This week's column would have focused on social media for its role in reporting Monday's 6.3-magnitude earthquake - if the temperature in the political arena had not heated up so quickly.
With the way things are going, it is understandable that some Thai journalists prefer to keep the “Stop Hate Speech” poster as their profile photos on social media, even though World Press Freedom Day was marked a week ago.
In reality though, it is difficult to judge if the campaign launched by the Thai Journalists Association and the Thai Broadcast Journalists Association urging people and the media to enjoy press-freedom responsibly will succeed.
Political tensions continue rising thanks to former PM Yingluck Shinawatra’s cases with the Constitutional Court and the National Anti-Corruption Commission (NACC).
On Wednesday, the charter court ruled to remove Yingluck from her post – one day after she delivered her testimony – and the NACC decided to indict her on Thursday.
In addition to all this, anti-government People’s Democratic Reform Committee (PDRC) leader Suthep Thaugsuban decided to bring forward the group’s mass rally from next Wednesday to yesterday.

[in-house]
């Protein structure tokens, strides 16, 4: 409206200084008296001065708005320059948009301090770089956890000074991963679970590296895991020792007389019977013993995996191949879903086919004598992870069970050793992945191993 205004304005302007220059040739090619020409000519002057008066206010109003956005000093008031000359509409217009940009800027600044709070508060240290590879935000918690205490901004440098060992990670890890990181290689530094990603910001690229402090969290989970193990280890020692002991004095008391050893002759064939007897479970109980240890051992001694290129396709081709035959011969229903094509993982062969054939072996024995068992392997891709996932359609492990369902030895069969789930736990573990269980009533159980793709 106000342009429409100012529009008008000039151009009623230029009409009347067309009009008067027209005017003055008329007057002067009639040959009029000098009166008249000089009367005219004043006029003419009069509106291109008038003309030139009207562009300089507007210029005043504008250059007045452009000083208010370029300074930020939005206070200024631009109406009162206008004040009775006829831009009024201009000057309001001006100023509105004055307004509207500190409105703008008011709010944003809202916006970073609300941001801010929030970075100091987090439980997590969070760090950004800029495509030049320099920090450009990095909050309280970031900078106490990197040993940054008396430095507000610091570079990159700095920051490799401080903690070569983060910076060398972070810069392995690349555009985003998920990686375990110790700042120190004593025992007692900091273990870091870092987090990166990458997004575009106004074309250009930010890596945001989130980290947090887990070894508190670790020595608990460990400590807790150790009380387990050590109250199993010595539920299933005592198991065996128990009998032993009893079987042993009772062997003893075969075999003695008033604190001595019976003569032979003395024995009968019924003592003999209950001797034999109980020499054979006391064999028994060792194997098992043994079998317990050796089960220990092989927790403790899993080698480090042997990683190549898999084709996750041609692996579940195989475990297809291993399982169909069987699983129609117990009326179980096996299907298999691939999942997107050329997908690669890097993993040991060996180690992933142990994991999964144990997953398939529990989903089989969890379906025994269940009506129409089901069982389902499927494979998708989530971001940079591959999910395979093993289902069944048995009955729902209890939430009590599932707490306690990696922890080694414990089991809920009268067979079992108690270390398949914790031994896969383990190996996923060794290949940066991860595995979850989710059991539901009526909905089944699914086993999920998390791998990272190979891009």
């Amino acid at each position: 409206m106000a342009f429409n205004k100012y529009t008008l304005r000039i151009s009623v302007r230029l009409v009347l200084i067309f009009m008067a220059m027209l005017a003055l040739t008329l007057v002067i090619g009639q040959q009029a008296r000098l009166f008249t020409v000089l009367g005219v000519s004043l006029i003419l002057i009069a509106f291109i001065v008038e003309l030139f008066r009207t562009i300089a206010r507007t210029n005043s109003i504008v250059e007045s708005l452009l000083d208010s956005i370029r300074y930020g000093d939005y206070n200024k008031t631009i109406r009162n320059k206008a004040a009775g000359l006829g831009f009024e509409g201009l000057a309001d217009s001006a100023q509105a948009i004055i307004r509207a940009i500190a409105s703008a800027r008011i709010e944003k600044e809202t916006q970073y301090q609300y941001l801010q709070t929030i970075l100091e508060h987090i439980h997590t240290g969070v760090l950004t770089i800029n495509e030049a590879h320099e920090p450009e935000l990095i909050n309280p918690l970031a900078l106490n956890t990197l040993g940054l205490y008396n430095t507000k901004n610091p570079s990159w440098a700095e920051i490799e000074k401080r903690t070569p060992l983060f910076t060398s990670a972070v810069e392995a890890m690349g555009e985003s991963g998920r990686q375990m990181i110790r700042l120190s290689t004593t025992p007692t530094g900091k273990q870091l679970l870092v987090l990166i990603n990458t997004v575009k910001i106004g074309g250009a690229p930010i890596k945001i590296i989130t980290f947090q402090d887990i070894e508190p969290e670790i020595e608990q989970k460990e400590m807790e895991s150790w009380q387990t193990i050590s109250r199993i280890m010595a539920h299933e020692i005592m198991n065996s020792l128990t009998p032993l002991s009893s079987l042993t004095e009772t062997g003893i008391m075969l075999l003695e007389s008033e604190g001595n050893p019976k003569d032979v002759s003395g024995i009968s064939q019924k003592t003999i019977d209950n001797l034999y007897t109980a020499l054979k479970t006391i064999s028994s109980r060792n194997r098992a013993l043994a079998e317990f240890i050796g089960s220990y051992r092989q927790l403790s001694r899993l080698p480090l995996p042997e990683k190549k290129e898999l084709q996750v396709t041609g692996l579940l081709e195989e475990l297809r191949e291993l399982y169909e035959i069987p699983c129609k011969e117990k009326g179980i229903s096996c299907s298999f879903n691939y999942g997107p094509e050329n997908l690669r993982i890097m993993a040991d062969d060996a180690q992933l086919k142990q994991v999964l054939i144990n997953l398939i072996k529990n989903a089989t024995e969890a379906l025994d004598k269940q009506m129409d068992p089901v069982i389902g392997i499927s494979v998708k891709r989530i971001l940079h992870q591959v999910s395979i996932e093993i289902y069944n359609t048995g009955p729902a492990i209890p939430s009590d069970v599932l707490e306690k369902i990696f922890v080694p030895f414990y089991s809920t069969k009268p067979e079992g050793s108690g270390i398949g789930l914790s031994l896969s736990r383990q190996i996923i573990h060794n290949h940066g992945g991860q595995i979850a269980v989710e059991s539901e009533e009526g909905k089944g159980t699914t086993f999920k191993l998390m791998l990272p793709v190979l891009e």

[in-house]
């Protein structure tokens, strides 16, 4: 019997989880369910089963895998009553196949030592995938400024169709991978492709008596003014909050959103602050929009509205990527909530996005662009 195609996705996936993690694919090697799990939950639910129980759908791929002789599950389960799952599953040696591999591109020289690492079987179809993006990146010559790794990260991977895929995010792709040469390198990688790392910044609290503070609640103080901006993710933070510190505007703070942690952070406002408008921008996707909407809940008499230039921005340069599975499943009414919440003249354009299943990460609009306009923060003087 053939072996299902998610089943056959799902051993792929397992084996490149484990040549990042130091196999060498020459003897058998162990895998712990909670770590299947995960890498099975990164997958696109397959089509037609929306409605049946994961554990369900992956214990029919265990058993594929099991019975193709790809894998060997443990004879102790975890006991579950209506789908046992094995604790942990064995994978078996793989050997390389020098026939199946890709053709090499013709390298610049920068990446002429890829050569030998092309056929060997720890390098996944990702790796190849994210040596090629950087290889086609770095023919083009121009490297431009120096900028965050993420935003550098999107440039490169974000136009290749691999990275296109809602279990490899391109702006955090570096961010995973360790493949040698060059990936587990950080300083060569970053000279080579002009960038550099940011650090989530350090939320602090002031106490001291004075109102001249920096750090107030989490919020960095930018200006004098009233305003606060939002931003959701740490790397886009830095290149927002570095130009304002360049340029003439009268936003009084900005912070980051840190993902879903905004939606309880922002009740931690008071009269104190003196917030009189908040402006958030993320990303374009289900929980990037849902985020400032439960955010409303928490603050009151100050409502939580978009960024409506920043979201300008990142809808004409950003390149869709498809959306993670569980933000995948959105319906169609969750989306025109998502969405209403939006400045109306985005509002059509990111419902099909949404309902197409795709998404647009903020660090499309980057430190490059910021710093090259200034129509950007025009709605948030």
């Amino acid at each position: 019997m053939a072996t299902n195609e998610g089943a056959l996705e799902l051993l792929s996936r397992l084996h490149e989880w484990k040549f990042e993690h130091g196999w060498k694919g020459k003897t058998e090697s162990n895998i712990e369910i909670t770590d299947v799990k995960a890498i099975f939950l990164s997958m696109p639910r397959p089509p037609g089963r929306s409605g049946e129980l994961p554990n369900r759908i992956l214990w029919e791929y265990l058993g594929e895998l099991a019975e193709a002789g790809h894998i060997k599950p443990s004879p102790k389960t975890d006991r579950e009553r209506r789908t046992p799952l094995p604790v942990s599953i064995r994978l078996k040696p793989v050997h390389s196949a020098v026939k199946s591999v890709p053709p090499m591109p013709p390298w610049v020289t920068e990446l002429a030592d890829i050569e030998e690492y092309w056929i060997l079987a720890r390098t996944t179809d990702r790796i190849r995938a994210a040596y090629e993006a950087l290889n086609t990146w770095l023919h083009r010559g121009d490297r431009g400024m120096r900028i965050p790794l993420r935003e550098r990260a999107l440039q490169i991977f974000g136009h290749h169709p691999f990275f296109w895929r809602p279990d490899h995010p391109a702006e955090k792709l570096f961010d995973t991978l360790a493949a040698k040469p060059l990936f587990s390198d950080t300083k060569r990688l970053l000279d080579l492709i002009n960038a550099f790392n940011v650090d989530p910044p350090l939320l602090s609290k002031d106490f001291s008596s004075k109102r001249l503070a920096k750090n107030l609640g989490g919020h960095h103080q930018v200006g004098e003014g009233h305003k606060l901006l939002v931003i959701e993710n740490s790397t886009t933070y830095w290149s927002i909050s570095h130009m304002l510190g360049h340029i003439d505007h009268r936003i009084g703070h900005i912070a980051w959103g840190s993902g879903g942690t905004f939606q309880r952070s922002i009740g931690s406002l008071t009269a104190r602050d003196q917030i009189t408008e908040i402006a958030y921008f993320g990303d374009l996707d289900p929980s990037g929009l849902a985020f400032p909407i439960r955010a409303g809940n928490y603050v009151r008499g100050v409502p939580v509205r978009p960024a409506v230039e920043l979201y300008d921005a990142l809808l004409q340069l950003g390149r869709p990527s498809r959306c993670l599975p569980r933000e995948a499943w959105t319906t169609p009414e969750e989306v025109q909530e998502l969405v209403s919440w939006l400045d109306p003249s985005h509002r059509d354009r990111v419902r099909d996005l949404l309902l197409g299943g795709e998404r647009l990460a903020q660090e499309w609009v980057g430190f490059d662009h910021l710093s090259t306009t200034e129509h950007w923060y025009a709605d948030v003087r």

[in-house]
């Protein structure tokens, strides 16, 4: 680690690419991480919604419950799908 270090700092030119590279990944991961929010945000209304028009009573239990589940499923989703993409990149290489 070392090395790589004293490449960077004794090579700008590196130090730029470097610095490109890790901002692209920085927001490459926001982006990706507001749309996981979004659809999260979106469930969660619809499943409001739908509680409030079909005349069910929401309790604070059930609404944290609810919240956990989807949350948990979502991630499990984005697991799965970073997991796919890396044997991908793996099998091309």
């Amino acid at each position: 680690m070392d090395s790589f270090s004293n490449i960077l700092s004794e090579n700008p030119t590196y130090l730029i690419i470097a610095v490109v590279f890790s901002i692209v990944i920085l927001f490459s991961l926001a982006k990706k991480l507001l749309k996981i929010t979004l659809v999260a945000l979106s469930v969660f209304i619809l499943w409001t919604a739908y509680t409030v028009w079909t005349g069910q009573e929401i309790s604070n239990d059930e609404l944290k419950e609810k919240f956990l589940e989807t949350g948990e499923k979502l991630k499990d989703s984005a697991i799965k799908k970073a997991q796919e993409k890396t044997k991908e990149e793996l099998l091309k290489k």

Social media proved to be useful again yesterday as it kept users updated about the PDRC’s many rallies and their moves in regard to many TV stations.
The red-shirt United Front for Democracy against Dictatorship also mobilised protesters from the provinces ahead of their rally on Aksa Road, which is scheduled to start today.
Yet, despite being a font of useful information, social media also became an outlet for some to deliver hate speech and share derisive comments about the charter court and the NACC.
Everybody on social media is keeping a close eye on what others say, ready to jump in, while some people have started offering their own reasons and logic for all that’s happening.
Sadly, few realise that every action has an equal and opposite reaction.
Hence, this writer would like to share the following message that was posted on Facebook by Dharma writer Dungtrin yesterday:
“Love and hate can make people blind;
In love, you pretend not to see the bad points;
In hate, you pretend not to see the good points;
Sometimes you don’t even have to pretend
The love and hatred make you blind
These emotions take over all reason;
We can be unreasonably devoted to love;
And unbelievably loyal to hatred.”
Maybe Dungtrin was not directly referring to the state of politics, but perhaps his words can be taken as a warning. Perhaps, it is time for us to stop, look and listen for a change instead of making judgements.